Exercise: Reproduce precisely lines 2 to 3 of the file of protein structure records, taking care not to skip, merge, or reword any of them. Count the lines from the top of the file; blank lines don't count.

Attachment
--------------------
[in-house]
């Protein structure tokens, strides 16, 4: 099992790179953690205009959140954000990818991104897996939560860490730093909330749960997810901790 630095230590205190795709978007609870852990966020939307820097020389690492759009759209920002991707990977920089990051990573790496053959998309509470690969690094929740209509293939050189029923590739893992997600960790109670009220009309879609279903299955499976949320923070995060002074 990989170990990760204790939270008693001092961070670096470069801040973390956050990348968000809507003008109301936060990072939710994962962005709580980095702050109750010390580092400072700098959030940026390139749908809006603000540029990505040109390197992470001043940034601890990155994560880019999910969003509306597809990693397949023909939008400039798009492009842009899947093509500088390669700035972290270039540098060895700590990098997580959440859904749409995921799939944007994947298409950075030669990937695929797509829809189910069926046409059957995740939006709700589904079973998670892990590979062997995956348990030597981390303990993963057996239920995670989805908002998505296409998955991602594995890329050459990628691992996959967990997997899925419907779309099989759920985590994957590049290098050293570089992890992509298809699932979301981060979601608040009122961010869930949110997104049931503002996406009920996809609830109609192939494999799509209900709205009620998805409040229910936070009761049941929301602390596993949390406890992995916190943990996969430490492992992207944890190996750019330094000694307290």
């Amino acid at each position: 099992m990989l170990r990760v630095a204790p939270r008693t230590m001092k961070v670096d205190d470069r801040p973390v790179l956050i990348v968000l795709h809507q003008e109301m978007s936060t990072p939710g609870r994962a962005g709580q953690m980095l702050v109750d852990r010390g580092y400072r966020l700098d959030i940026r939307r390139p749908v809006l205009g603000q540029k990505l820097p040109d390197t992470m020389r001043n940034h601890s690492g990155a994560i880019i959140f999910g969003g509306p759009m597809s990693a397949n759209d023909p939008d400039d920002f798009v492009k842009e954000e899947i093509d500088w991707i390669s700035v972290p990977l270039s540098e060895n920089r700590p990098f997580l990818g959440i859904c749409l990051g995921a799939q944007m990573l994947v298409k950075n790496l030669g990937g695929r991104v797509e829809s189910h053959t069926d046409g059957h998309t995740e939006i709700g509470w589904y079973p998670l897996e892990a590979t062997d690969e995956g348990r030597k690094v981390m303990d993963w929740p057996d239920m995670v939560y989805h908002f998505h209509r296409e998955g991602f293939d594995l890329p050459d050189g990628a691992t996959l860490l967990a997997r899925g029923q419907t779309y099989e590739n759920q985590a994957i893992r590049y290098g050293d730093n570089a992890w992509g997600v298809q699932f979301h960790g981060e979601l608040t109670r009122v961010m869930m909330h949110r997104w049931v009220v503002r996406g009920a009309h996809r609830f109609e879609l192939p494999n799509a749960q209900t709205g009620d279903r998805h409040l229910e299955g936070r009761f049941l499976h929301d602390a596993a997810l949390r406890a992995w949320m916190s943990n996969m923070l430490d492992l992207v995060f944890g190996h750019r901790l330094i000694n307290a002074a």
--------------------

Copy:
């Protein structure tokens, strides 16, 4: 099992790179953690205009959140954000990818991104897996939560860490730093909330749960997810901790 630095230590205190795709978007609870852990966020939307820097020389690492759009759209920002991707990977920089990051990573790496053959998309509470690969690094929740209509293939050189029923590739893992997600960790109670009220009309879609279903299955499976949320923070995060002074 990989170990990760204790939270008693001092961070670096470069801040973390956050990348968000809507003008109301936060990072939710994962962005709580980095702050109750010390580092400072700098959030940026390139749908809006603000540029990505040109390197992470001043940034601890990155994560880019999910969003509306597809990693397949023909939008400039798009492009842009899947093509500088390669700035972290270039540098060895700590990098997580959440859904749409995921799939944007994947298409950075030669990937695929797509829809189910069926046409059957995740939006709700589904079973998670892990590979062997995956348990030597981390303990993963057996239920995670989805908002998505296409998955991602594995890329050459990628691992996959967990997997899925419907779309099989759920985590994957590049290098050293570089992890992509298809699932979301981060979601608040009122961010869930949110997104049931503002996406009920996809609830109609192939494999799509209900709205009620998805409040229910936070009761049941929301602390596993949390406890992995916190943990996969430490492992992207944890190996750019330094000694307290």
């Amino acid at each position: 099992m990989l170990r990760v630095a204790p939270r008693t230590m001092k961070v670096d205190d470069r801040p973390v790179l956050i990348v968000l795709h809507q003008e109301m978007s936060t990072p939710g609870r994962a962005g709580q953690m980095l702050v109750d852990r010390g580092y400072r966020l700098d959030i940026r939307r390139p749908v809006l205009g603000q540029k990505l820097p040109d390197t992470m020389r001043n940034h601890s690492g990155a994560i880019i959140f999910g969003g509306p759009m597809s990693a397949n759209d023909p939008d400039d920002f798009v492009k842009e954000e899947i093509d500088w991707i390669s700035v972290p990977l270039s540098e060895n920089r700590p990098f997580l990818g959440i859904c749409l990051g995921a799939q944007m990573l994947v298409k950075n790496l030669g990937g695929r991104v797509e829809s189910h053959t069926d046409g059957h998309t995740e939006i709700g509470w589904y079973p998670l897996e892990a590979t062997d690969e995956g348990r030597k690094v981390m303990d993963w929740p057996d239920m995670v939560y989805h908002f998505h209509r296409e998955g991602f293939d594995l890329p050459d050189g990628a691992t996959l860490l967990a997997r899925g029923q419907t779309y099989e590739n759920q985590a994957i893992r590049y290098g050293d730093n570089a992890w992509g997600v298809q699932f979301h960790g981060e979601l608040t109670r009122v961010m869930m909330h949110r997104w049931v009220v503002r996406g009920a009309h996809r609830f109609e879609l192939p494999n799509a749960q209900t709205g009620d279903r998805h409040l229910e299955g936070r009761f049941l499976h929301d602390a596993a997810l949390r406890a992995w949320m916190s943990n996969m923070l430490d492992l992207v995060f944890g190996h750019r901790l330094i000694n307290a002074a």